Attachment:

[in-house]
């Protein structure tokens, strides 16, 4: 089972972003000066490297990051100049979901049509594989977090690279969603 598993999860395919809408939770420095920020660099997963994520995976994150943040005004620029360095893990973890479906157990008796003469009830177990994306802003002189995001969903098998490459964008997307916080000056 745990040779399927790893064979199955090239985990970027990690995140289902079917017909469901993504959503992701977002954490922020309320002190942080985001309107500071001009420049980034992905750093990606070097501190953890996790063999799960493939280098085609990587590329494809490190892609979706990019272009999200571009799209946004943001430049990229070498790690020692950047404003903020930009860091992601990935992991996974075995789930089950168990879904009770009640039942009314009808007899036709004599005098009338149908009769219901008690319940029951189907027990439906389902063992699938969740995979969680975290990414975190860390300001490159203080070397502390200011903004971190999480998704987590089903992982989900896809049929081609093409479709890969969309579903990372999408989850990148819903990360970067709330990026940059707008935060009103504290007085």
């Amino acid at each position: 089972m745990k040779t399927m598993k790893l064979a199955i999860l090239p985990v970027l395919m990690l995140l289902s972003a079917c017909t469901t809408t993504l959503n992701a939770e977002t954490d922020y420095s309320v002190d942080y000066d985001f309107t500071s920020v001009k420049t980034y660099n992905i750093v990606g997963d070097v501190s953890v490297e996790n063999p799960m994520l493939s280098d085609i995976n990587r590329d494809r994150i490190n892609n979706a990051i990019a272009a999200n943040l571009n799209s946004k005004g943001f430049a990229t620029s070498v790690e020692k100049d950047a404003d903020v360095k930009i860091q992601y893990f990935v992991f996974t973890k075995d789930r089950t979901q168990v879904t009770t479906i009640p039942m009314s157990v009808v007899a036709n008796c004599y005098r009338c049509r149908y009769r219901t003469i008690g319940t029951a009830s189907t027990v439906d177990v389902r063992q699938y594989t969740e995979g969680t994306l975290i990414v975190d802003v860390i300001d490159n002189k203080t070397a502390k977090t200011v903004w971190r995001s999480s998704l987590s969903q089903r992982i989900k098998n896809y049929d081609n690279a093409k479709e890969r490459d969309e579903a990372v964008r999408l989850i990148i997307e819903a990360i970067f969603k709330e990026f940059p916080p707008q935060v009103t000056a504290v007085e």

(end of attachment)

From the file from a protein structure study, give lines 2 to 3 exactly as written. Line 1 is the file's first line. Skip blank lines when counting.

């Protein structure tokens, strides 16, 4: 089972972003000066490297990051100049979901049509594989977090690279969603 598993999860395919809408939770420095920020660099997963994520995976994150943040005004620029360095893990973890479906157990008796003469009830177990994306802003002189995001969903098998490459964008997307916080000056 745990040779399927790893064979199955090239985990970027990690995140289902079917017909469901993504959503992701977002954490922020309320002190942080985001309107500071001009420049980034992905750093990606070097501190953890996790063999799960493939280098085609990587590329494809490190892609979706990019272009999200571009799209946004943001430049990229070498790690020692950047404003903020930009860091992601990935992991996974075995789930089950168990879904009770009640039942009314009808007899036709004599005098009338149908009769219901008690319940029951189907027990439906389902063992699938969740995979969680975290990414975190860390300001490159203080070397502390200011903004971190999480998704987590089903992982989900896809049929081609093409479709890969969309579903990372999408989850990148819903990360970067709330990026940059707008935060009103504290007085």
């Amino acid at each position: 089972m745990k040779t399927m598993k790893l064979a199955i999860l090239p985990v970027l395919m990690l995140l289902s972003a079917c017909t469901t809408t993504l959503n992701a939770e977002t954490d922020y420095s309320v002190d942080y000066d985001f309107t500071s920020v001009k420049t980034y660099n992905i750093v990606g997963d070097v501190s953890v490297e996790n063999p799960m994520l493939s280098d085609i995976n990587r590329d494809r994150i490190n892609n979706a990051i990019a272009a999200n943040l571009n799209s946004k005004g943001f430049a990229t620029s070498v790690e020692k100049d950047a404003d903020v360095k930009i860091q992601y893990f990935v992991f996974t973890k075995d789930r089950t979901q168990v879904t009770t479906i009640p039942m009314s157990v009808v007899a036709n008796c004599y005098r009338c049509r149908y009769r219901t003469i008690g319940t029951a009830s189907t027990v439906d177990v389902r063992q699938y594989t969740e995979g969680t994306l975290i990414v975190d802003v860390i300001d490159n002189k203080t070397a502390k977090t200011v903004w971190r995001s999480s998704l987590s969903q089903r992982i989900k098998n896809y049929d081609n690279a093409k479709e890969r490459d969309e579903a990372v964008r999408l989850i990148i997307e819903a990360i970067f969603k709330e990026f940059p916080p707008q935060v009103t000056a504290v007085e």